First: Purchased: Negotiation
“This is what you have in mind? You picked this out all by yourself?”
Leander tensed, because Melody’s tone was the sort of thing she could get away with taking with him, but she wasn’t talking to him, she was talking to Sylviane, and whether or not Leander liked the tone — he didn’t, people shouldn’t talk to her like that — Sylviane wasn’t likely to put up with it.
“I’m not twelve.” Sylviane huffed quietly. “Yes. I picked out these options all by myself, Melody. The tux for Leander —”
“Rather plain, isn’t it?”
Leander looked over Sylviane’s shoulder. It looked — it looked like a black tux with a vest. He didn’t know much — okay, anything — about fashion, but it looked like a suit.
“That’s the point. Leander isn’t a peacock, he’s not really the sort to stand out, at least from what I’ve seen. He’s my bodyguard.” She squeezed Leander’s hand. He squeezed hers back, wondering if she was comforting him or taking comfort — and why. “So he’s going to look like — like a lot of the men there. Some of them — Dad, for one — will be showy. Colored tuxes, velvet, ties instead of bow ties. You know. But Leander’s gonna fade into the background. I think he’ll be more comfortable that way.”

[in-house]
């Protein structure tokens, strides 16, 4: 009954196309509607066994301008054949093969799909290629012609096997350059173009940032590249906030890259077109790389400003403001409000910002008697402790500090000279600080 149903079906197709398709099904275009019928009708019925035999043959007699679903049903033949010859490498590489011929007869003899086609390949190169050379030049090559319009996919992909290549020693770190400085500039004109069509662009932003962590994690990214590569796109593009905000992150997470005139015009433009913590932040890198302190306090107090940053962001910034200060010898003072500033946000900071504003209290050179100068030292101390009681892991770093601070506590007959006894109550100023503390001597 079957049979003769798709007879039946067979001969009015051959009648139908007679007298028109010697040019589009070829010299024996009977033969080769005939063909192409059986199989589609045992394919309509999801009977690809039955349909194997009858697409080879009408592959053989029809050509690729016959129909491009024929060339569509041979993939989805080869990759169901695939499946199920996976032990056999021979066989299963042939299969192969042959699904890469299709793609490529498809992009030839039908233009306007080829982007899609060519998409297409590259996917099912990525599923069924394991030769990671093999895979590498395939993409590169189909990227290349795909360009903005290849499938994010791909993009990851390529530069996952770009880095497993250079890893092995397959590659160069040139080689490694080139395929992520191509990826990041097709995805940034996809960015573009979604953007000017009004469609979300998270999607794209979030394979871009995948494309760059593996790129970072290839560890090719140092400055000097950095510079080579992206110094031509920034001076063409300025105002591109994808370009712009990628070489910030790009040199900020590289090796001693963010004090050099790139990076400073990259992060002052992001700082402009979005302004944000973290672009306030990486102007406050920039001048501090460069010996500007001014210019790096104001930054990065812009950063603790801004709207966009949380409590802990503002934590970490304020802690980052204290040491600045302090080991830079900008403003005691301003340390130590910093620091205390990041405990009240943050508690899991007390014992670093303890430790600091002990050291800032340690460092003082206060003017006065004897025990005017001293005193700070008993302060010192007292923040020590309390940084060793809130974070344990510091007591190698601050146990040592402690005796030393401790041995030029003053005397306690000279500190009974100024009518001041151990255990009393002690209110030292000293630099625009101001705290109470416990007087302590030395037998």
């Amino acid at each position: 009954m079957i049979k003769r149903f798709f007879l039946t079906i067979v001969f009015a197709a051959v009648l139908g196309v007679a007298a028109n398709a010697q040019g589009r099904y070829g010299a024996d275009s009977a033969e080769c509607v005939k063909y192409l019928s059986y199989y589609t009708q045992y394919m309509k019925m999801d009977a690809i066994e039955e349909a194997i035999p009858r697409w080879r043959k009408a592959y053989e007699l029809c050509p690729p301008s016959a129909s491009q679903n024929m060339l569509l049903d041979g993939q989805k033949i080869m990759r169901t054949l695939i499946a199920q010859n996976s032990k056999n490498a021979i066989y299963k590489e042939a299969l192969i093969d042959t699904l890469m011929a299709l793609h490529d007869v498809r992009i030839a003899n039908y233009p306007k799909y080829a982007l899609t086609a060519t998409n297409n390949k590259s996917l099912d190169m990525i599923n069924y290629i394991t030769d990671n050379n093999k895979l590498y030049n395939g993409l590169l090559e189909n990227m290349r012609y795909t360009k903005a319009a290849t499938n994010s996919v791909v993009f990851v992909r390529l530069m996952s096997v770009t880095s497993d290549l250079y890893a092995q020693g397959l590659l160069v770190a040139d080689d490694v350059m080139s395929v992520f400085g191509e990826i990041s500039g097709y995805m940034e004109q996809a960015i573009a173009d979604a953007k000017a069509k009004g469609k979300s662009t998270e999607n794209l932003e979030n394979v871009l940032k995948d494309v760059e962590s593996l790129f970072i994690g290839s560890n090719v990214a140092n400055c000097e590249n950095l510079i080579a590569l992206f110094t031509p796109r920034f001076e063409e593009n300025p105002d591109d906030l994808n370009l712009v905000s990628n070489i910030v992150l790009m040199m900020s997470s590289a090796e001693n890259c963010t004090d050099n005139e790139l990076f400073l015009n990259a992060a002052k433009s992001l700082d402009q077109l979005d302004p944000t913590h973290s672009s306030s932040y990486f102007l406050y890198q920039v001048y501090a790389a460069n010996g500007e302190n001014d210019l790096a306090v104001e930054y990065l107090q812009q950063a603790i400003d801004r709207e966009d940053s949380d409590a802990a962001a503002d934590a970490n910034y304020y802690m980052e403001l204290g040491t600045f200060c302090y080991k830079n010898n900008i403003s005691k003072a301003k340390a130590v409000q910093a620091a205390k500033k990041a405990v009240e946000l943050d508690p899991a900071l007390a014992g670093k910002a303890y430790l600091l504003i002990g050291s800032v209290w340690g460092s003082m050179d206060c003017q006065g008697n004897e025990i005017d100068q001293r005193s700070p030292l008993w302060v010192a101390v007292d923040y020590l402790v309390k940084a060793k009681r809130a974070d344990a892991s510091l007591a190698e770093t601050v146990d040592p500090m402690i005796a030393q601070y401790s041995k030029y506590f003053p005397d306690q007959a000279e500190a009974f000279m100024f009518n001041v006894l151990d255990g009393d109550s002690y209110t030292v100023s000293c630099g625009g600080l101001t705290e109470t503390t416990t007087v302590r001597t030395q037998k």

“Definitely have no intention of fading into the background. It’s a classic look, but — not old looking.”
Leander looked at the dress on the screen, then back at Sylviane, then back at the dress. If she wore that. If she wore that —
He cleared his throat.
“Do I get weapons for this thing?”
“Bladed or bulleted?” Melody pursed her lips thoughtfully. “I can get you some very nice concealed sheathes for blades, or a concealed-carry handgun.”